If You Hit an Uninsured Motorist, Do You Still Have to Pay?

Experts currently estimate that almost 25 percent of drivers on the road are operating their vehicles without insurance. This is a huge problem for everyone, as accidents caused by uninsured motorists cost money not only in property damage and personal injury, but in higher insurance premiums for drivers who do insure their cars.

uninsured motorist accidentThere are also costs to the taxpayers associated with prosecuting uninsured drivers, such as court fees and incarceration costs. Unfortunately, many people do not understand the situation or what happens when an uninsured driver is involved in an accident.

If you hit an uninsured motorist, you have several options. However, one of the options is not to “just forget it.” Most states have reporting requirements for accidents, especially if the damage is over a “threshold” amount which varies from state to state. If you fail to report an accident, you can be fined and penalized for this fact alone.

Further, if you have insurance and the accident is your fault, then your insurance must pay for the damages you caused. Failure to do so could be considered an illegal act, whether the other driver had insurance or not.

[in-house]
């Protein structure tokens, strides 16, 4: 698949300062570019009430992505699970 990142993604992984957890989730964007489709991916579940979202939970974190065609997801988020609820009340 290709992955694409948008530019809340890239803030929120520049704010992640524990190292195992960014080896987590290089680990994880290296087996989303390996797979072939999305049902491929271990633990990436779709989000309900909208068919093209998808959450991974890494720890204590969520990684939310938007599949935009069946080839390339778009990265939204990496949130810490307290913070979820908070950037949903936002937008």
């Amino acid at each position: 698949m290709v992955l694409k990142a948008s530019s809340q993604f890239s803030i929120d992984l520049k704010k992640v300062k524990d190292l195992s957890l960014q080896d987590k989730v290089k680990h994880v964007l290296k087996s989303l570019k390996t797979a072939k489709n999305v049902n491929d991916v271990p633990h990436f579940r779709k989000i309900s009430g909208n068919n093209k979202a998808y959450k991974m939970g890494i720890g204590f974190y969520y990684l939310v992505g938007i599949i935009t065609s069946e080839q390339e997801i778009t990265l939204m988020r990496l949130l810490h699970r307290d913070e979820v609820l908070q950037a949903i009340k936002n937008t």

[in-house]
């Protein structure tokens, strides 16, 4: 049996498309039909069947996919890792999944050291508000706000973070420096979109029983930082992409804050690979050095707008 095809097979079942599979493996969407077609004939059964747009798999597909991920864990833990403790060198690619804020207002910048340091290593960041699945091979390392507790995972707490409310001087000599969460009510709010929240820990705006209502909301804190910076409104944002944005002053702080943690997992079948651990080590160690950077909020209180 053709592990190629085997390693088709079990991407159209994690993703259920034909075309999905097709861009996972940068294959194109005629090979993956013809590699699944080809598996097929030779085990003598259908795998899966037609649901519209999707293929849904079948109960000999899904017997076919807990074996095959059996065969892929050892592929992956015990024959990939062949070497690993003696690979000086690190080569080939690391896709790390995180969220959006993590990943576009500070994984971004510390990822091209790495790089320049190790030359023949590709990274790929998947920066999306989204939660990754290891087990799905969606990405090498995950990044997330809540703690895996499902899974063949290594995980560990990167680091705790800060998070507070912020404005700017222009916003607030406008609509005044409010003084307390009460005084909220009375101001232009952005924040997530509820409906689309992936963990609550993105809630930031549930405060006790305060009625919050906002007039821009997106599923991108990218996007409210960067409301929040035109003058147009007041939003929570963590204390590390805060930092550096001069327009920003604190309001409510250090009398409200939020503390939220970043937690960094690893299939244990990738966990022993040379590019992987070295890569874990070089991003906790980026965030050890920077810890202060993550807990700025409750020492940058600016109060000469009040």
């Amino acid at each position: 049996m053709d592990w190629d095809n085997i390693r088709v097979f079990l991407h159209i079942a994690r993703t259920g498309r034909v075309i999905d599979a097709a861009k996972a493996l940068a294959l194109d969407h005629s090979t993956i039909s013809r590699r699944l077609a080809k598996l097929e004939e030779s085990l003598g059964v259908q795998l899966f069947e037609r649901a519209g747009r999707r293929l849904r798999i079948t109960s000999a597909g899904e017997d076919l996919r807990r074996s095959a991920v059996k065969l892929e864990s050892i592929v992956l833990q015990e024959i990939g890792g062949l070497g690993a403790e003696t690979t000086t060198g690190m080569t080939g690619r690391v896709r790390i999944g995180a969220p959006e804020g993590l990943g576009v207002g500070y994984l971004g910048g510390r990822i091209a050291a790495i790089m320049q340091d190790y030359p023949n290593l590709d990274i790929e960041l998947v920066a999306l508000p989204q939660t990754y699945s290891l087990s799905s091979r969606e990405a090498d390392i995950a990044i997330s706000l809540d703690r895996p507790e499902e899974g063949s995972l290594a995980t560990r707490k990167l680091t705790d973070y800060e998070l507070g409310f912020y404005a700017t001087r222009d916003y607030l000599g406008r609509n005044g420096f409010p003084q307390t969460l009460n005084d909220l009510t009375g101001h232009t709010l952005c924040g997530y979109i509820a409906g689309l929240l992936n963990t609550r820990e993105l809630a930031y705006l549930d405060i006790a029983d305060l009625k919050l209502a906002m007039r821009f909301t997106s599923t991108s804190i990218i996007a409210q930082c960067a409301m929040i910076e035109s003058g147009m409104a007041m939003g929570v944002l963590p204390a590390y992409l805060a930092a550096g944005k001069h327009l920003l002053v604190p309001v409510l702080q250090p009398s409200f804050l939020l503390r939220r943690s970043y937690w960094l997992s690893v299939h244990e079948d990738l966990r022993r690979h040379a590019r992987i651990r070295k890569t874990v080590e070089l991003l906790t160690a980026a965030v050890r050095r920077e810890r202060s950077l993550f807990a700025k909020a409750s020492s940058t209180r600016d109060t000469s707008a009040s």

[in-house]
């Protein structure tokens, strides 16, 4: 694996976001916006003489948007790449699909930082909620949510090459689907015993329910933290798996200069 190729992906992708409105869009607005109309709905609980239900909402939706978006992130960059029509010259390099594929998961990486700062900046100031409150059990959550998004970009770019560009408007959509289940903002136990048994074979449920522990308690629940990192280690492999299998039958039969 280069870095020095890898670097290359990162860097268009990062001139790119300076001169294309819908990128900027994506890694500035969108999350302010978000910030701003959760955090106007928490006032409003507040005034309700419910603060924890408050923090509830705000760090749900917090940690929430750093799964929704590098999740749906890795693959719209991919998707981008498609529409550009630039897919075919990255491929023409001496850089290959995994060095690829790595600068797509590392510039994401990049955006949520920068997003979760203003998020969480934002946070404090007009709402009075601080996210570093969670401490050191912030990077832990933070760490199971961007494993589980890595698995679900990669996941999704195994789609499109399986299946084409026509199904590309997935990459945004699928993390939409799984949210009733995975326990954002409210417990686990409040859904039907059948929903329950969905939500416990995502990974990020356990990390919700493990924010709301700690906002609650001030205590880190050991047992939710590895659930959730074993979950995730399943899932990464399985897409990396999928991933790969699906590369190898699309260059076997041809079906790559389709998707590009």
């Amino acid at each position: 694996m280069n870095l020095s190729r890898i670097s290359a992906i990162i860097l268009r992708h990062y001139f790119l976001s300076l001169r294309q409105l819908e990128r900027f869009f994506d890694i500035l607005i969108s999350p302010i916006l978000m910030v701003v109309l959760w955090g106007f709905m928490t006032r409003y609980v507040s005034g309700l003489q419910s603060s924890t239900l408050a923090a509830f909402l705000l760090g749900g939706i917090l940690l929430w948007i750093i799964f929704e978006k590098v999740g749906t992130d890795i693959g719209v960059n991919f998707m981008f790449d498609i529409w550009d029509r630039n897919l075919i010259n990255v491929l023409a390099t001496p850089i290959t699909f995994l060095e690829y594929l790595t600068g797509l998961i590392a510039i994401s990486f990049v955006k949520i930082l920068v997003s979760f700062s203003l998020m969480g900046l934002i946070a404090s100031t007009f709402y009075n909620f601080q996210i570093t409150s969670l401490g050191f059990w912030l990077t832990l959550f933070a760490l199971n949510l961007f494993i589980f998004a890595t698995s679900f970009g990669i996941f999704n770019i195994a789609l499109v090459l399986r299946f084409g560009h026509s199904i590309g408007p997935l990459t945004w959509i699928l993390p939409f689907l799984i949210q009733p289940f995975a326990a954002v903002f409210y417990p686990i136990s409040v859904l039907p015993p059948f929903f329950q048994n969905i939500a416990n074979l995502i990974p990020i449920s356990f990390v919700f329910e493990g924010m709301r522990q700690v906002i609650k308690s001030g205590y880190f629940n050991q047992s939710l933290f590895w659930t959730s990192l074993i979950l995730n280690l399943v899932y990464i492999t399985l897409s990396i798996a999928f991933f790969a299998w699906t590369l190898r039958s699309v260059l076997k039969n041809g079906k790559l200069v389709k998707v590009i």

Reporting an accident to your insurance company will likely make your rates go up, but the alternative is to possibly have your coverage dropped or to face legal consequences.

However, if the other driver is uninsured, it is very possible that he or she will not want to report the accident because of possible penalties which might be assessed for driving without insurance. So, in reality, you may not find yourself having to pay much or any of the damage, especially if the accident was minor.

A word of caution is in order, however. There are several situations which might bring about negative consequences to you if you fail to report an accident. Between various state laws and possible scams, you are often better off reporting an accident immediately no matter what the consequences to either driver.

One such scenario is when you hit an “uninsured” driver who turns out to have insurance. If the other driver believes the accident to be his or her fault, the person could say that he or she has no insurance to try to keep you from filing a claim.

If the accident turns out to be that person’s fault, your insurance company will find out any relevant insurance information so you can make a claim.

If the accident is your fault, your insurance company will need to know the other person’s coverage to see how much liability you are assessed; in no-fault states, for example, a person must cover his or her own damages up to a certain amount.

Another possible situation is when you are the victim of a scam. There are people who will set up an accident—for example, one gets behind you while driving fast, scaring you into speeding up, and the other gets in front of you and slams on brakes.

The “victim” of the accident will then try to make a claim against your insurance, or worse still, tell you that he or she is uninsured in order to get you to pay cash to avoid having the accident on your record.

In each of these scenarios, your best bet is to call the police. While you may be in for a rate hike, it is preferable to being taken advantage of or to putting yourself in a position where you have inadvertently broken the law.

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